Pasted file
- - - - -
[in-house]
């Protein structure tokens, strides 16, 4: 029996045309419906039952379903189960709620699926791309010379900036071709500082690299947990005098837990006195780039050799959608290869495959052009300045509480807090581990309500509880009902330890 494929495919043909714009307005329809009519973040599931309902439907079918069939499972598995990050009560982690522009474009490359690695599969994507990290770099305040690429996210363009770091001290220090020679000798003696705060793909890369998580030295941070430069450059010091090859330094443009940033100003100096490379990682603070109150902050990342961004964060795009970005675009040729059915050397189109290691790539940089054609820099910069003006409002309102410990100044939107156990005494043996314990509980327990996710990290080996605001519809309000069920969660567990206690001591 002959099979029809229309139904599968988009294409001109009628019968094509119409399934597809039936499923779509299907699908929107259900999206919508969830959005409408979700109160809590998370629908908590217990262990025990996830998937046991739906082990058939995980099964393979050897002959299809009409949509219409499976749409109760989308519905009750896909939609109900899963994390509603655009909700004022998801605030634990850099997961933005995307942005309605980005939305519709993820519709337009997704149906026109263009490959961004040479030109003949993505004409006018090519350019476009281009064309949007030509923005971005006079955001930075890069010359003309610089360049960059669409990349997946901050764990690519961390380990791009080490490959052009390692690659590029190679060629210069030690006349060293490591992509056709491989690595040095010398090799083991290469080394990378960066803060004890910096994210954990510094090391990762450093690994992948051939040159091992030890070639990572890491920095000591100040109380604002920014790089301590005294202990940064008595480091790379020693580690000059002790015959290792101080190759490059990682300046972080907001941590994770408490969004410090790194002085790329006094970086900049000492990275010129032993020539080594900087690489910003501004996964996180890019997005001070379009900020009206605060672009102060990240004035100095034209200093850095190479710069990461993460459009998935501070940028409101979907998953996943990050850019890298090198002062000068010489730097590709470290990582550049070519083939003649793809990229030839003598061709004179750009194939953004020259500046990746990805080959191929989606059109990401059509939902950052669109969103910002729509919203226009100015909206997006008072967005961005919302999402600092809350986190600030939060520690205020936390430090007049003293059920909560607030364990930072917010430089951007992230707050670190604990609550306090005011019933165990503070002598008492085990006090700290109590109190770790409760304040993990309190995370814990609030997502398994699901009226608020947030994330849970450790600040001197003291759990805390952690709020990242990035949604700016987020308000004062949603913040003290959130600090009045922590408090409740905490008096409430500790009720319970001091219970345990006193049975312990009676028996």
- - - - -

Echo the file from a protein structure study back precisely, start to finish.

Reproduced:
[in-house]
């Protein structure tokens, strides 16, 4: 029996045309419906039952379903189960709620699926791309010379900036071709500082690299947990005098837990006195780039050799959608290869495959052009300045509480807090581990309500509880009902330890 494929495919043909714009307005329809009519973040599931309902439907079918069939499972598995990050009560982690522009474009490359690695599969994507990290770099305040690429996210363009770091001290220090020679000798003696705060793909890369998580030295941070430069450059010091090859330094443009940033100003100096490379990682603070109150902050990342961004964060795009970005675009040729059915050397189109290691790539940089054609820099910069003006409002309102410990100044939107156990005494043996314990509980327990996710990290080996605001519809309000069920969660567990206690001591 002959099979029809229309139904599968988009294409001109009628019968094509119409399934597809039936499923779509299907699908929107259900999206919508969830959005409408979700109160809590998370629908908590217990262990025990996830998937046991739906082990058939995980099964393979050897002959299809009409949509219409499976749409109760989308519905009750896909939609109900899963994390509603655009909700004022998801605030634990850099997961933005995307942005309605980005939305519709993820519709337009997704149906026109263009490959961004040479030109003949993505004409006018090519350019476009281009064309949007030509923005971005006079955001930075890069010359003309610089360049960059669409990349997946901050764990690519961390380990791009080490490959052009390692690659590029190679060629210069030690006349060293490591992509056709491989690595040095010398090799083991290469080394990378960066803060004890910096994210954990510094090391990762450093690994992948051939040159091992030890070639990572890491920095000591100040109380604002920014790089301590005294202990940064008595480091790379020693580690000059002790015959290792101080190759490059990682300046972080907001941590994770408490969004410090790194002085790329006094970086900049000492990275010129032993020539080594900087690489910003501004996964996180890019997005001070379009900020009206605060672009102060990240004035100095034209200093850095190479710069990461993460459009998935501070940028409101979907998953996943990050850019890298090198002062000068010489730097590709470290990582550049070519083939003649793809990229030839003598061709004179750009194939953004020259500046990746990805080959191929989606059109990401059509939902950052669109969103910002729509919203226009100015909206997006008072967005961005919302999402600092809350986190600030939060520690205020936390430090007049003293059920909560607030364990930072917010430089951007992230707050670190604990609550306090005011019933165990503070002598008492085990006090700290109590109190770790409760304040993990309190995370814990609030997502398994699901009226608020947030994330849970450790600040001197003291759990805390952690709020990242990035949604700016987020308000004062949603913040003290959130600090009045922590408090409740905490008096409430500790009720319970001091219970345990006193049975312990009676028996």